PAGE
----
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Adolph Menjou in Forbidden


traceyk65

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I finally watched Forbidden yesterday and I was most impressed with Adolph Menjou. I'd only seen him as either a sort of shady older man type (Stage Door, The Easiest Way, Morning Glory, Roxie Hart, State of the Union) or as a Josef von Sternberg stand-in (Morocco). I had no idea he could pull off a romantic role like this. He was actually, dare I say, cute in the early scenes with Stanwyck. Who knew?

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Hi Tracey,

I had the exact same revelation about Adolphe Menjou when I saw Forbidden (1932) for the first time last year, which I wrote about [here|http://forums.tcm.com/jive/tcm/thread.jspa?threadID=86712&start=15&tstart=0] . He was romantic, playful and full of regret and sorrow as he faced his own dilemma and his need for hypocrisy. Prior to seeing this film, I've wondered if Menjou ever took off the spats, vest and homburg long enough to be as human as he appeared to be in Frank Capra's film, (which I suspect is infused with some of the passion and frustration Capra may have felt in his reported real life love for Stanwyck).

 

I've since tried to watch him in as many roles as possible, hoping to catch another glimpse of the good actor inside the dandy. One of those regarded as a failure for the most part, but an interesting attempt, was the 1940 version of A Bill of Divorcement with Maureen O'Hara in the Katharine Hepburn role and Adolphe in the Barrymore part. Under John Farrow's rather uninspired direction the film only fitfully springs to dramatic life, and apparently Farrow's amorous, unwelcome pursuit of O'Hara did not help matters, (according to the actress' rather acerbic autobiography, "'Tis Herself"). No, he didn't nail the part as well as John Barrymore did, but Menjou did seem more vulnerable and genuinely confused than JB appeared to be in his turn.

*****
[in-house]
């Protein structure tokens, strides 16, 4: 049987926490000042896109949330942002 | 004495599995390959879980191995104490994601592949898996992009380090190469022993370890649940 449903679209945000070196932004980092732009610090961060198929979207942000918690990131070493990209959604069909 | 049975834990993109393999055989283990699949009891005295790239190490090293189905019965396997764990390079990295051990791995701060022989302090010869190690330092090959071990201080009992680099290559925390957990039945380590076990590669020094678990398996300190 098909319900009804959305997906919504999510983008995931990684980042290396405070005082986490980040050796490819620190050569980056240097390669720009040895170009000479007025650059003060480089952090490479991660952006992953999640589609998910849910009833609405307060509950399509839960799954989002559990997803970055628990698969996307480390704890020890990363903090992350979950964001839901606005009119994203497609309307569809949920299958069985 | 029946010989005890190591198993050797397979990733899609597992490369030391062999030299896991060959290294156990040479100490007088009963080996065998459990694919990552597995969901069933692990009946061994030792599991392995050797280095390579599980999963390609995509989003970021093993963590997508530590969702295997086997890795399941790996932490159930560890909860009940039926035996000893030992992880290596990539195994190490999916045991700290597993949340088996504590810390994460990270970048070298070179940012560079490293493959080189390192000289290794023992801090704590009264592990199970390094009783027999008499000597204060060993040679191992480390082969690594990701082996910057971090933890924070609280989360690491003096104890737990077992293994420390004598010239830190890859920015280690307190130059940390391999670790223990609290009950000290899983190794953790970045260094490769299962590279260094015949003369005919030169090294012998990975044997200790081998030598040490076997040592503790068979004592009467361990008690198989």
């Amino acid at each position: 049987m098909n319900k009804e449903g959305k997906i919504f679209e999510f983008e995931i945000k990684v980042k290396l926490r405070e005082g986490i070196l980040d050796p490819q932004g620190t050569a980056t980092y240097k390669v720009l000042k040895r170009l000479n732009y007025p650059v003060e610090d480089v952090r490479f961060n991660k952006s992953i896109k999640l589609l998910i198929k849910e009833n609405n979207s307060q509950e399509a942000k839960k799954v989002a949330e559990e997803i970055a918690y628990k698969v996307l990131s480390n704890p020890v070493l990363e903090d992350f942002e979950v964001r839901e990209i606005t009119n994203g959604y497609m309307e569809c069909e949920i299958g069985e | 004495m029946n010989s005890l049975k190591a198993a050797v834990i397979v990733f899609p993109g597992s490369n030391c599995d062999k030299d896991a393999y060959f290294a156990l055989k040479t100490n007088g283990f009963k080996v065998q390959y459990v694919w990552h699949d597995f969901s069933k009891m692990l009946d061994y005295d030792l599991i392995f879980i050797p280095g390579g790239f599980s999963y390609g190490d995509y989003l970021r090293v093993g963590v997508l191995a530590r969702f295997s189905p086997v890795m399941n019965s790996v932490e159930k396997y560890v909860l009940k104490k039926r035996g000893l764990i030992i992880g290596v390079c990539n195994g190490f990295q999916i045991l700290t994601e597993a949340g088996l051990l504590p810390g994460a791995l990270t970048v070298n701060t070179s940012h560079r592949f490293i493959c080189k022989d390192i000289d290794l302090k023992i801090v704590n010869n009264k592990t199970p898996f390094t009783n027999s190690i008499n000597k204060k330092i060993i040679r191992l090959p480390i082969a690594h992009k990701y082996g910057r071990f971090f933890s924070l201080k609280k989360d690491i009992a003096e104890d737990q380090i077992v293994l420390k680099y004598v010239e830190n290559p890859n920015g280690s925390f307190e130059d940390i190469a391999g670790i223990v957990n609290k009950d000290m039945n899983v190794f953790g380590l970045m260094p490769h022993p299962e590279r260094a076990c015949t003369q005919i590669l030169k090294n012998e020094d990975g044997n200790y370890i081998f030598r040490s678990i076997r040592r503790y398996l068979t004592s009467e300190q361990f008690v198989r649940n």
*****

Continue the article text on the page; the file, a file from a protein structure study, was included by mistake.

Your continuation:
I liked Roxie Hart (1942) for his fast-talking lawyer character, but thought he went off the rails a bit in some of the courtroom scenes and that he was a shade old for the part. Ginger Rogers really knocked me out in that movie, however, as did the collection of character actors who added their own unique sass to the Wellman movie.